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Old Jul 19, 2006, 1:43 PM   #1
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I am looking in to buying a digital camera, but somehow it seems that these camera companies have us purchasing three or four just to get the job done. Do I like to take pictures outside? Get this camera. Do I want to take pictures in lower light rather than the day time? Buy this camera. The list goes on and on.
The fact is, I want a camera that will give me the opportunity to simply take that picture I want. I would like a camera that does not take "beginner" level picture, a camera worthy of art-studio quality, and is not noticably weak in any areas. Something that will take beautiful portraits, and gorgeous shots from dusk till dawn, and then fine with even going after the extreme low-light northern lights shot. For good meausure, a camera that can handle a great macro and telephoto lens.
If there is a camera, or list of cameras, that are all around strong in every category, please let me know which one, since I do not have the money to purchase three to four digital camers.
Is the Digital Rebel XT, or the D20, my best choice? I just don't know.

Thanks for taking the time to read my post,
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Old Jul 19, 2006, 2:12 PM   #2
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Any camera/lens combination will have limitations in some conditions.

You also have to take size, weight and cost into consideration, making choices as to what's more important in a given combination.

If you want a camera capable of taking photos in more conditions, that means brighter lenses (often, primes versus zooms, depending on the lighting and subject type, or zoom lenses with f/2.8 available throughout their focal range for conditions where light is bright enough for them).

If you want more convenience (fewer lenses and lens changes, more focal range from wide to long in a single lens, lighter weight and lower cost), then you limit the conditions you can use a camera in (smaller and lighter lenses with more focal range from wide to long are not going to be bright enough for many conditions).

Look at the DSLR models in the best cameras list if you are DSLR shopping.

http://www.steves-digicams.com/best_cameras.html

If you don't have any lenses, I'd check out the entry DSLR models from Canon, Nikon, Pentax and Konica-Minolta.

Between the models you're looking at (Rebel XT, EOS-20D), the Rebel XT is missing some things like ISO 3200. You don't want to use it unless you have to. But, for very low light, it can be nice to have.

IMO, the best deal going on a DSLR right now is the Konica Minolta Maxxum 7D from Wal-Mart at $724 while supplies last. Then, you'd have anti-shake with every lens, too. This camera sold for $100 more than the Canon EOS-20D when it was first introduced. Note that I'm biased since I'm shooting with a Konica Minolta Maxxum 5D. ;-)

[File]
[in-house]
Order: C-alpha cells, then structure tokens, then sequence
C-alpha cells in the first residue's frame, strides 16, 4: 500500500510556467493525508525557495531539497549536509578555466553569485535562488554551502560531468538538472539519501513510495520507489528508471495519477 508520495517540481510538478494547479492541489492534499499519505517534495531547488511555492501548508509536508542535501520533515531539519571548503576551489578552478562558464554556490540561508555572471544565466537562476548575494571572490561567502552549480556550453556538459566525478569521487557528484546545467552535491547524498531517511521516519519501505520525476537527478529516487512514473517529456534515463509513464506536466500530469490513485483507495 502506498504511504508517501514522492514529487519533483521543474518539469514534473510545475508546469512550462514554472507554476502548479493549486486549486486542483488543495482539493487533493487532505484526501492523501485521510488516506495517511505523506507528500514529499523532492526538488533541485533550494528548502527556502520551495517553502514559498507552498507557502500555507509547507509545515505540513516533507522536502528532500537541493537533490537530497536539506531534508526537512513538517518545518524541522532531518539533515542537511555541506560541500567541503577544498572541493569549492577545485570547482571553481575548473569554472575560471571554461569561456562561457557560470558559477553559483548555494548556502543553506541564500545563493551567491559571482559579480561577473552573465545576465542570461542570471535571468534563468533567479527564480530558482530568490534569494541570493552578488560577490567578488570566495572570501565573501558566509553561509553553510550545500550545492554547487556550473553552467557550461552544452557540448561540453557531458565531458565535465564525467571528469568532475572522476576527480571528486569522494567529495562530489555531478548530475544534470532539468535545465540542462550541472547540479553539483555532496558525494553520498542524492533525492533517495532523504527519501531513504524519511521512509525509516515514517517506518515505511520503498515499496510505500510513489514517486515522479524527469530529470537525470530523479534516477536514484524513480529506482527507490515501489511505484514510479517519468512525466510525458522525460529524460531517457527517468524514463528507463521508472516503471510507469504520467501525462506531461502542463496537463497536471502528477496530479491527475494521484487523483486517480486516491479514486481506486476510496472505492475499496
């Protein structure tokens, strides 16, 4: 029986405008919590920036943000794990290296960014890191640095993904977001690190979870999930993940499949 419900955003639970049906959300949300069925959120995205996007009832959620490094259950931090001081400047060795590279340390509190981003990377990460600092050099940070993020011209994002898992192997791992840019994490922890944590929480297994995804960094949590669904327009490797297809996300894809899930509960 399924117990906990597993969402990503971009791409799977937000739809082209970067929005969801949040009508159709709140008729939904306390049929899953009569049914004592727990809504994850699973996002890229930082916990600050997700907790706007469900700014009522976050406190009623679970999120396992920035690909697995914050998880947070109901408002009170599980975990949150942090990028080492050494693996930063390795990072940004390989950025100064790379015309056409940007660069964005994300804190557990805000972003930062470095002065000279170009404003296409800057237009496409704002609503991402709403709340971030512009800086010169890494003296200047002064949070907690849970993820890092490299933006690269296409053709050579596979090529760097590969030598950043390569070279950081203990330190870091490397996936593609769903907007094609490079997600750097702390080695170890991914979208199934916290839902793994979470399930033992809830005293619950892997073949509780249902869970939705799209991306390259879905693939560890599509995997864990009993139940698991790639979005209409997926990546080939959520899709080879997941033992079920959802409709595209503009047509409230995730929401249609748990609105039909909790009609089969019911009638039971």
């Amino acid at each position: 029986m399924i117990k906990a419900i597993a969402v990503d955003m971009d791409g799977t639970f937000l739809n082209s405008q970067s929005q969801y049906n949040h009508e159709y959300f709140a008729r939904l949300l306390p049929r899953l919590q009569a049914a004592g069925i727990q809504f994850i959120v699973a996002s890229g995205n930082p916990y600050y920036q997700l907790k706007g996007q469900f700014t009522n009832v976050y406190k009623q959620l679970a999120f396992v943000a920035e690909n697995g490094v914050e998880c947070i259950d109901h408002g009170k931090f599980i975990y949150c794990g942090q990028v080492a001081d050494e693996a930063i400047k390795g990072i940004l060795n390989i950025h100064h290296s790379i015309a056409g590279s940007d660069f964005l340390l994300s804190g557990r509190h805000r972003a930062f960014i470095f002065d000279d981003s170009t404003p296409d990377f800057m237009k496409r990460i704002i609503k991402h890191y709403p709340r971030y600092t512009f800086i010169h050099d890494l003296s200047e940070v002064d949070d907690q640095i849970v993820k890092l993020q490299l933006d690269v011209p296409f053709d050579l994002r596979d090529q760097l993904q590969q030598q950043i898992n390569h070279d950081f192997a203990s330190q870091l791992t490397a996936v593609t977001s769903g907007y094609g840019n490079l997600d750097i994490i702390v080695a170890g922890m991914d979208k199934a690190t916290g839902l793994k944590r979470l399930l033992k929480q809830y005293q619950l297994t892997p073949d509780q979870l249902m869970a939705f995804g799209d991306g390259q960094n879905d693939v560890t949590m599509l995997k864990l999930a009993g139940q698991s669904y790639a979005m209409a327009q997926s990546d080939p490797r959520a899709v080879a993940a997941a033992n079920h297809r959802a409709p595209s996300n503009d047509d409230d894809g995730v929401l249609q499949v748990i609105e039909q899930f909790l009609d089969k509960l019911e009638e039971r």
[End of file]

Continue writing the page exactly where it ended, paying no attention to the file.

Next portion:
http://www.walmart.com/catalog/produ...uct_id=4898002

The new Sony Alpha 100 will start shipping this month (it's already shipping in some regions now), and it will also be able to use Minolta Autofocus lenses (and Sony lenses will work on Konica Minolta DSLR models). It will be $899 for the body only, or $999 for a kit with an 18-70mm lens.

Steve has a preview of it here:

http://www.steves-digicams.com/2006_.../alpha100.html

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Old Jul 19, 2006, 3:06 PM   #3
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"Do I like to take pictures outside? Get this camera. Do I want to take pictures in lower light rather than the day time? Buy this camera. The list goes on and on.
The fact is, I want a camera that will give me the opportunity to simply take that picture I want."


Buy ANY slr camera. Thats it, they all work and work well. When and IF you realize that your super-shutter-3200 camera dosent work well in ____ conditions (long telephoto, low light, something else?) thats when those discussions mean something to you. If you dont have a specific problem or need, then ignore them all. In fact, ignore any and all marketing data, always. You'll live longer, happier, and cheaper.

All DSLR cameras are very good and will meet your critera. If you had some specific area of interest or difficulty one may excell more than another, but "GENERALLY" you cannot pick out ANY camera as "better". Consider lenses, special requirements, ergonomics, and price in that order.
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Old Jul 19, 2006, 3:22 PM   #4
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I just want to add 3 points:

1. A DSLR is a SYSTEM not just a camera. Lenses play a part, flashes play a part and, independent of that, tripods, filters etc. play a part. So, buying a camera body is only one part of the equation. You have to have the right components in the other parts of the 'system' that are required or enhance your ability to achieve a desired result for a particular type of photography. For instance, if you are big into shooting small birds - you typically need a long telephoto lens - something 300mm or longer. But if you also really like macro, that's going to be a completely different lens. So, just a level set that even if you decide on a specific camera you still need the correct other pieces to achieve your results .